In front a strong body carries and transmits weight, while the neural arch behind this covers in the spinal cord : in conformity with this we find the strong pads of the intervertebral discs placed between the bodies of contiguous vertebrae, whereas the arches are connected by ligaments and tend to overlap one another.

In the articulated column the successive arches and ligaments, with the backs of the bodies, enclose a neural or spinal canal for the cord and membranes, and the portion of the canal that is enclosed in the neural arch of each separate bone constitutes the spinal foramen of that vertebra.

The neural arch has spinous and transverse processes projecting from its back and sides respectively, for the attachment of muscles and ligaments : the transverse processes also help to support ribs in their attachment to the column. Each half of the neural arch is divided by the position of the transverse process into a posterior part between this process and the spine, termed the lamina, and a portion in front between the process and the body, which constitutes the ■pedicle. These two parts are under somewhat different conditions : the pedicles are thick and somewhat rounded bony bars transmitting to the body the weight of the body-wall carried by the rib to the transverse process, whereas the laminae are not concerned in this, but are flattened and sloped to cover in the spinal canal. It can be seen, however, that thickened portions extend in the laminae between the spines and the pedicles, better marked as we proceed down the column ; these bear the strain of muscles acting on the spines. The arch articulates by means of articular processes with the arches above and below it, so that it carries two pairs of such processes, superior and inferior. They are placed in a general way above and below the base of the transverse processes-that is, the upper ones are always at the junction of the processes and pedicles, but the lower are usually further back and even on the lower borders of the laminae.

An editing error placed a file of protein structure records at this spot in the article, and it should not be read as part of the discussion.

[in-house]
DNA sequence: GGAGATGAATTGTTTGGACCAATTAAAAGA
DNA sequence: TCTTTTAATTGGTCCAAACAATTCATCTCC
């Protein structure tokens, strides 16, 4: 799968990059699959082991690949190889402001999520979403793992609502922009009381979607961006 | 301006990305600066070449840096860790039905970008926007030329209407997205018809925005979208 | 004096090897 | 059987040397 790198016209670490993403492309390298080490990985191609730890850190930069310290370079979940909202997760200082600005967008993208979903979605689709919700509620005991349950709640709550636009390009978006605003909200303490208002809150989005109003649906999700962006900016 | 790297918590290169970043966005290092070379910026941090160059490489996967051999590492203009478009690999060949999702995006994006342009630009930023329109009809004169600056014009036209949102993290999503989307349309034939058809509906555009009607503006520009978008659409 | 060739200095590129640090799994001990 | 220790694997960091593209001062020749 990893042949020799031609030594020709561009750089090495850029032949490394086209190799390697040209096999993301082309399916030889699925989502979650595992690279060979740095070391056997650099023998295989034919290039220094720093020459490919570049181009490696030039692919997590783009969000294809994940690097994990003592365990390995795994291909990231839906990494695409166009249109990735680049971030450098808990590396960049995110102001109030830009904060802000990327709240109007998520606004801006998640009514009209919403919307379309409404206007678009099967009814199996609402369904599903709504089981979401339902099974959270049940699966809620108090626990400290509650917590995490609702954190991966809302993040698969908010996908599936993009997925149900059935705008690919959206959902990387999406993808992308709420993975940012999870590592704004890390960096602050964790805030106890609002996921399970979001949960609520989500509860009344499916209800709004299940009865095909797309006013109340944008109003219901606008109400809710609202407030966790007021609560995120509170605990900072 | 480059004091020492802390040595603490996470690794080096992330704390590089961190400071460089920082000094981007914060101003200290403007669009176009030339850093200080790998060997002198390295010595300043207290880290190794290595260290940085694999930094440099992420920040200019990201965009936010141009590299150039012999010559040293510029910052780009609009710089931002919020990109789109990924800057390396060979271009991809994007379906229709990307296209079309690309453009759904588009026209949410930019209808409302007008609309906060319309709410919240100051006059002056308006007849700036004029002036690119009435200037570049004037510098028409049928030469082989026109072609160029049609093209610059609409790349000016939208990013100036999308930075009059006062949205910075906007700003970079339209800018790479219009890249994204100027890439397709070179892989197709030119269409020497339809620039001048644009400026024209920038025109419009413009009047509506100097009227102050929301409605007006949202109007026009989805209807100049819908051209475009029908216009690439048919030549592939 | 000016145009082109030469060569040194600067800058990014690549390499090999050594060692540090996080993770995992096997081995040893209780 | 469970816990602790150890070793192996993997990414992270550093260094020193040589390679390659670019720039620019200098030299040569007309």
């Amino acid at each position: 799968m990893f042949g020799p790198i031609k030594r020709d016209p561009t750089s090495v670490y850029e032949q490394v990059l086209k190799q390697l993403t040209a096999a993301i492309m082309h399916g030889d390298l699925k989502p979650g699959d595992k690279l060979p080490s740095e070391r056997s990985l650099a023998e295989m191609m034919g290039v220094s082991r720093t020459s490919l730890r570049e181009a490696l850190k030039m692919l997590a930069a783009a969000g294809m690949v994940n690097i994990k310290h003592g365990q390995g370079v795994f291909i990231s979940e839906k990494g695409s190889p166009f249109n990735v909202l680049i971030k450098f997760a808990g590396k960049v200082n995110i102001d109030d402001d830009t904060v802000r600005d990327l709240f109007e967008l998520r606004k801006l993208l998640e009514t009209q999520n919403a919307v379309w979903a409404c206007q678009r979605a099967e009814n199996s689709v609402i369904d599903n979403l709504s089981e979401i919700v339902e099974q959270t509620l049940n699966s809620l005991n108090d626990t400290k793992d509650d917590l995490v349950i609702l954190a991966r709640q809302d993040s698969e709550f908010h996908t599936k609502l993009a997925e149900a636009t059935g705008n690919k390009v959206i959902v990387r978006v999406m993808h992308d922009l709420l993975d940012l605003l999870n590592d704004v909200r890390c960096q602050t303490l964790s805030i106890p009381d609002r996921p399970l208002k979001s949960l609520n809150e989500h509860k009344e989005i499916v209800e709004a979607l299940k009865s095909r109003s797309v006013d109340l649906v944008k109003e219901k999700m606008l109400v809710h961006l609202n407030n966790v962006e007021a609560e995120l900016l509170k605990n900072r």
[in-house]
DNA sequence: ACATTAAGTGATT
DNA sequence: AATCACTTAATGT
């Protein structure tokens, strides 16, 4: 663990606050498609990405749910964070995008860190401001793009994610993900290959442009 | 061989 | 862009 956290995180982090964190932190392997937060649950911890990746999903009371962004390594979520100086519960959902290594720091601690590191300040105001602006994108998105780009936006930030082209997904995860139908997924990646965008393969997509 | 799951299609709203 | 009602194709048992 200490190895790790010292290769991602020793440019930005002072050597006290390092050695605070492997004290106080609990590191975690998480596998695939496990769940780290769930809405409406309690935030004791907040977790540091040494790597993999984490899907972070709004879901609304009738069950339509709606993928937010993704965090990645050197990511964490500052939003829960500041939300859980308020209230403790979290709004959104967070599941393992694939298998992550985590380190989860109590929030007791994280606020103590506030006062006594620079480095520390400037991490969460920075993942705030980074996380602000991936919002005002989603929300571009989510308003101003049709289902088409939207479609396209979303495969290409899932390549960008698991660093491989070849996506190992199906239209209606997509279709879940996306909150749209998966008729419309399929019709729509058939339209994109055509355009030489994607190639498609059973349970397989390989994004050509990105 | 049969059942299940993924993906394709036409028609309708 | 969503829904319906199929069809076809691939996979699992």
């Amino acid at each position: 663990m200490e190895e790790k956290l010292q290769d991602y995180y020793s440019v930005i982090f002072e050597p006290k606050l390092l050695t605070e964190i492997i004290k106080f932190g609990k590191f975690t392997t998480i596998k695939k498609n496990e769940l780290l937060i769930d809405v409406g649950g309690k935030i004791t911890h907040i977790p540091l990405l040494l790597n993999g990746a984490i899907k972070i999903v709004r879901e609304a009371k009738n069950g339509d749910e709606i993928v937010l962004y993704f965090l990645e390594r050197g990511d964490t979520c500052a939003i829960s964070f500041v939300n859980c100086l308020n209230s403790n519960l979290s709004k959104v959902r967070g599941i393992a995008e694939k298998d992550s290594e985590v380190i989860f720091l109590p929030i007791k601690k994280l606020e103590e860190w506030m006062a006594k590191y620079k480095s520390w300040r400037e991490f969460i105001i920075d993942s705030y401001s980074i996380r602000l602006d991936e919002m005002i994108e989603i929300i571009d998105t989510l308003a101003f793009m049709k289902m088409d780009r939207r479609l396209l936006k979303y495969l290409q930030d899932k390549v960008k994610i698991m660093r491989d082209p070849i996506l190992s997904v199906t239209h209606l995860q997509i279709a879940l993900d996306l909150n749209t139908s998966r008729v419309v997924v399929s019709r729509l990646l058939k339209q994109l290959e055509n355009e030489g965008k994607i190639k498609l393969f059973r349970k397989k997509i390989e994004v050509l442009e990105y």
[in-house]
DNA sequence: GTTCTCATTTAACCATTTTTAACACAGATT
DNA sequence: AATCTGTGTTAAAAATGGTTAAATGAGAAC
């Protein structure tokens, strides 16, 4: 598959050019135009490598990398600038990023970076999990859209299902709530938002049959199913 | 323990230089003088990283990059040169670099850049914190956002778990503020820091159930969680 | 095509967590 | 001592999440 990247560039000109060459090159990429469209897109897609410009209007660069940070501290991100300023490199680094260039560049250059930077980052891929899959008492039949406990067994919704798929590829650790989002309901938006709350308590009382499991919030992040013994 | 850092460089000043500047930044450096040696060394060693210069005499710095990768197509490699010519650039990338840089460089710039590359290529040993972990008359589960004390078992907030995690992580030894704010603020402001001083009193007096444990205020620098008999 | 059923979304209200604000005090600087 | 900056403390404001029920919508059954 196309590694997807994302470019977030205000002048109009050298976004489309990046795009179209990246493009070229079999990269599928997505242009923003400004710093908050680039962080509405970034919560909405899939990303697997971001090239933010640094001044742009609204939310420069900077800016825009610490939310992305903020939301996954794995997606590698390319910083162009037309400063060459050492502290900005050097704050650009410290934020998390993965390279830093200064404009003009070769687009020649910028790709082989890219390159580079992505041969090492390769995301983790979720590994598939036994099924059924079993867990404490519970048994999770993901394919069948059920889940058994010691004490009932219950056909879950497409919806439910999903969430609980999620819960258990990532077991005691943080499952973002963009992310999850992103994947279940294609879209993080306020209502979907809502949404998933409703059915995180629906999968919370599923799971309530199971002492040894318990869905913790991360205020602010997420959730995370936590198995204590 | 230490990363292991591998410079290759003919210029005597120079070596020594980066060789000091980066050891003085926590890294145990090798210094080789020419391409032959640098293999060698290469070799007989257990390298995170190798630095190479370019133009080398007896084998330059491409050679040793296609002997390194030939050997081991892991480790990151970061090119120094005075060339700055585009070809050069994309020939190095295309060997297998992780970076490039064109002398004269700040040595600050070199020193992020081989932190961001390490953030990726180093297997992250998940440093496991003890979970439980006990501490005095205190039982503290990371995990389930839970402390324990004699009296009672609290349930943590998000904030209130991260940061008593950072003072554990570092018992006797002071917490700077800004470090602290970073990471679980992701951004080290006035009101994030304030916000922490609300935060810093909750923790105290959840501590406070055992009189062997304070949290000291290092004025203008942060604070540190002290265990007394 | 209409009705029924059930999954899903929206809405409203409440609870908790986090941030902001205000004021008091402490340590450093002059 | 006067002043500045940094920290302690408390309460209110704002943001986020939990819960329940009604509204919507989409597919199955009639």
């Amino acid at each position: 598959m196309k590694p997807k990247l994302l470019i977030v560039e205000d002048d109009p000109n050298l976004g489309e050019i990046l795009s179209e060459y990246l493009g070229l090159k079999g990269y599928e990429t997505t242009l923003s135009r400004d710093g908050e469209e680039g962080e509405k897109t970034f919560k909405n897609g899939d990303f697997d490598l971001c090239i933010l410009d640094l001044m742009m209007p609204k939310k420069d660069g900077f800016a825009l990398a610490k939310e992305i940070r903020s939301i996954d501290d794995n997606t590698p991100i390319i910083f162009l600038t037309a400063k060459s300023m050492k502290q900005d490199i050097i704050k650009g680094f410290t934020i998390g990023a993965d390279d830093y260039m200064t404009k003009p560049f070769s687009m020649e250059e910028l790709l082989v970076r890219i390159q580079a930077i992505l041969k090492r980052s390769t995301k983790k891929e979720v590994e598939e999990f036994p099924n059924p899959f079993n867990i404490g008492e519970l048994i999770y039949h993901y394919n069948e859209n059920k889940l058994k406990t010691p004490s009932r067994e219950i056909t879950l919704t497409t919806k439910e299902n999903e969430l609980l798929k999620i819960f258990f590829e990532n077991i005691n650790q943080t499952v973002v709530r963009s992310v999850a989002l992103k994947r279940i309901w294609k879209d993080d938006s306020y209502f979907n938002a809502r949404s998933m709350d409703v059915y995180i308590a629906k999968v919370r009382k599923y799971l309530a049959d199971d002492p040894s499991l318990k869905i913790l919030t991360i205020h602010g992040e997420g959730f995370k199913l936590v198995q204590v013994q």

typical vertebra (mid dorsal)

Fig. 5.-A "typical" vertebra (mid-dorsal). From above and from the side. li. body; N.A. neural arch; S.F. spinal foramen; Sp. spinous process; T.P, transverse process; L. lamina ; P. pedicle ; Art. articular process. A rib is also indicated in position on one side. E. is the " epiphysial plate " or ring on the body.

Turning now to the pedicles, we observe that in vertical depth they are not equal to the bodies to which they are attached. In this way " notches " lie above and below the pedicles, and, because the pedicle is attached nearer the top than the bottom of the body, the inferior intervertebral notch is much the deeper of the two. The notches are bounded behind by the articular processes, and when the vertebrae are in apposition it is seen (Fig. 6) that the upper and lower notches of contiguous vertebrae are combined to form an intervertebral foramen, which is bounded above and below by pedicles, behind by the joined articular processes, and in front by the intervertebral disc and the lower part of the body above it. The spinal nerves escape through the intervertebral foramina, and small branches of the segmental arteries enter the canal through them.